Sunday, August 1, 2010

Never Too Young...Never Too Old...To be Taught

I was finishing up a hike in Steamboat Springs. There is a great feeling that comes with being able to see the trailhead, it is even better (the journey) down-hill. As I was coming down the trail, enjoying the last part of a very enjoyable hike, I heard the cry of someone who was not having a good day. I came around a bend, standing there was a young mother looking down the incline. She said " My son is not able to ride his bike up the hill, and he is really upset". Her daughter was pushing her bike up the hill, and seemed relaxed about it. It was very different with her brother. He did not look like a very happy camper, as he pushed his bike up the incline. He was a really upset young boy, and was not ready to listen to, or accept, his mother's words of understanding and support. She was so positive.
On the other hand, his body language was loud and clear: “I am not listening to you, I am not paying attention to you, just leave me alone.” How often have we, as adults , found ourselves in the same boat? Thank the good Lord, it is not the Titanic! For some very unfortunates, it is.

I finished up my hike, but I was not finished with the encounter, with what had happened back on the trail. I knew there was a lesson to be learned. I waited for it to surface. Whatever is REAL, for you and I, reveals to us some aspect of the spiritual. In all that is real, is perfectly hidden, and perfectly revealed, the Divine Presence, our God. Remember that old axiom; " every picture tells a story" ? Well, today we are told, and have to be continually reminded, all reality is the ongoing revelation of God. That is the meaning of the
expression, 'the sacrament of the present moment'. So what has surfaced so far, what gift has come from that meeting on that hike, on that particular trail?

Well as you know, I like to compare our spiritual journey to a hike.
( Read the blog from this time last year). On the hike of life, we find out what it really means to be spiritual beings, enwrapped in the oh-so human condition. On an ongoing, daily basis, we have to continue to learn, to be taught, how to not just exist, not to just survive, but live fully, this human journey we call life.

That morning I began to hike a new trail. Yet, what I encountered was the same, eternal struggle that is met in every human endeavor. If it is an authentic human event, the action of a knowing mind and a consenting will, then it involves both the human and the divine. That is why every, and I really mean every person, place, event, action, is my coming face to face with a new revelation of who my God is for me. Yes, our God is ever new, and at the same time so ancient. Here, is a good time to reflect on the famous words of St, Augustine, "O, Beauty, ever ancient, ever new". These can be our words as well, as we live out each and every new moment in a creation that is ever ancient and ever new. From all I have read and been told, this world of ours has been in existence for billions of years. (This week I overhead a park ranger describe what happened 700 million years ago to give us what we have today.) Into this ancient environment we are released to discover the very ancient, and the ever new. We are asked to live a fruitful life in a time and place that never was and never will be again. Each step is a unique step. Each life is a life destined by God, to be unique. The more unique we have the courage to live our lives the more the uniqueness of our God is revealed to all creation. God is not threatened by uniqueness. We are . We want conformity to expectations, so we will not be threatened by sudden newness. God always appears in the most unexpected places, and in the most surprising of people. (God as a vulnerable baby? God betrayed, broken, bruised, beaten.) God is not threatened by seeming loss. He turns all of our so called temporal losses into eternal gains.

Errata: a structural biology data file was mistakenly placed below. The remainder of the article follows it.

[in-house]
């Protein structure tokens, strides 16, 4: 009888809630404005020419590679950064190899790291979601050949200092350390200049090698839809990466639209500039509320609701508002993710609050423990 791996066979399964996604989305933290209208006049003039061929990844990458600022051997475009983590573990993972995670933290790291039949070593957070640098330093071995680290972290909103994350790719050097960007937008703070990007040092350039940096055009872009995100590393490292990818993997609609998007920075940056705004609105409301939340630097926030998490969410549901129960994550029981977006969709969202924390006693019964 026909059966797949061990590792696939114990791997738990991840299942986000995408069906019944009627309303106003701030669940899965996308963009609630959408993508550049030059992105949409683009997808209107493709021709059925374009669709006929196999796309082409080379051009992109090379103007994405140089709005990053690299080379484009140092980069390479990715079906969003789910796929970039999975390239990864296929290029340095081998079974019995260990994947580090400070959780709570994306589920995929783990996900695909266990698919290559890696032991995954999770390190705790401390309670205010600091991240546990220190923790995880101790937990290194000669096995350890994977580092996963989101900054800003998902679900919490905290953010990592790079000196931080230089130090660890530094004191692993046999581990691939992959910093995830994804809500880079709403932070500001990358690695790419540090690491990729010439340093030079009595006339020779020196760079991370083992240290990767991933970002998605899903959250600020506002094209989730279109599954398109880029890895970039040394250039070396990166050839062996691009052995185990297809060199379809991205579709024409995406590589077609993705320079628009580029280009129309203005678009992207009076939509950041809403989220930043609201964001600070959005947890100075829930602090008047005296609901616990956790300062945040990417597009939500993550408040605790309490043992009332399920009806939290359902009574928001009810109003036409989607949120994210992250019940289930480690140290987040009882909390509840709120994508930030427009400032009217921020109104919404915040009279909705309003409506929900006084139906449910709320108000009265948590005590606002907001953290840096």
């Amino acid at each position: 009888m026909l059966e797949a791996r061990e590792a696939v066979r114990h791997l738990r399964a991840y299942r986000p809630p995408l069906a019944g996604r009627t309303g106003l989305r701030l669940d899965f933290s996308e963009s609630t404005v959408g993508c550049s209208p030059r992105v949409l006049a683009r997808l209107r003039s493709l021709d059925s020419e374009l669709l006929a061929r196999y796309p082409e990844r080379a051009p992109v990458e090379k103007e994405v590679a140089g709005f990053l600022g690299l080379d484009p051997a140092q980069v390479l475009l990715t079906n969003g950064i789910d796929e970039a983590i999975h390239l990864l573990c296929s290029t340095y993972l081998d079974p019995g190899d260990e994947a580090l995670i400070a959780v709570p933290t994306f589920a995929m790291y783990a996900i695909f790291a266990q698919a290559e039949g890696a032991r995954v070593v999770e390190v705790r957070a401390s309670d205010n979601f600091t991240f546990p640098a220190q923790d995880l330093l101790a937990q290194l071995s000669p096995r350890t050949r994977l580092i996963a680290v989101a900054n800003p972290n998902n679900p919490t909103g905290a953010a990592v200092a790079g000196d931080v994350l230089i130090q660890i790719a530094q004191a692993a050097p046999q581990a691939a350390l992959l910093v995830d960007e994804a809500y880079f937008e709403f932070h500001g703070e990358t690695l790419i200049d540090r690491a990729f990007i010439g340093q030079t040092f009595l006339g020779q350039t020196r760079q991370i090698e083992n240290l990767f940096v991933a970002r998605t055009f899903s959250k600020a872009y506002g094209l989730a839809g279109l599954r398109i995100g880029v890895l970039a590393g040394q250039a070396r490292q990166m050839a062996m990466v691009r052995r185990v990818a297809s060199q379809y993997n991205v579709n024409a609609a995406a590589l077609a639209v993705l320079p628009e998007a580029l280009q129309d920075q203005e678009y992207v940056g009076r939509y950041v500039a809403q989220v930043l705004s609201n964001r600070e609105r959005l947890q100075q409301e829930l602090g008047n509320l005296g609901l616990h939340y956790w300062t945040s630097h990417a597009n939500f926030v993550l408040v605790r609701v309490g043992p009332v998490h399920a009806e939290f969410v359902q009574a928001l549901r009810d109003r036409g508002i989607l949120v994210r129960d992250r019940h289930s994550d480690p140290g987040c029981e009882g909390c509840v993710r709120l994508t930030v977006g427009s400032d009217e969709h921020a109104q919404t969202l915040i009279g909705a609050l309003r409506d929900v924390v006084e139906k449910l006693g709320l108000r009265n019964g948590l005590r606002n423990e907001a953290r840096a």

For that young boy he came face to face with his limitations. He had to deal with what he was unable to do right now. As I told him, in time and with practice, he will conquer that hill. Not the next day nor the next week. It will happen on the condition he plays his part. I pointed out to the young mother, this was a teachable moment on what it means to be human. She can gift her child with a sense of healthy shame, I am human, I am limited. How many of us were never taught that lesson? We had to learn it the hard way. Yet there are so many in denial. We are the ones who want to be perfect. This is a physical impossibility for us humans. This is not defeat. This is not loss. This is us being offered the opportunity to accept, in freedom, our limitations. The result? We now have a real, Savior God. We also are freed from the burden of perfectionisn. We are freed from the bondage of the false self. So then we are given the gift of being able to embrace our called faults, failings, disappointments. We are now lead to the great freedom of being able to live a life of honesty. This is not the end. This leads to a beginning, on the hike, that is ever ancient, ever new. This, of necessity will enable us, will empower us, to claim our belovedness on a new, and ever deepening level.

Thomas Merton has this to say in his book "No Man Is An Island”,
" We must accept the fact that we are not what we would like to be. We must cast off our false, exterior self like the cheap and showy garment that it is. We must find our real self, in all its elemental poverty but also in its very great and very simple dignity; created to be a child of God, capable of loving with something of God's own sincerity and His unselfishness".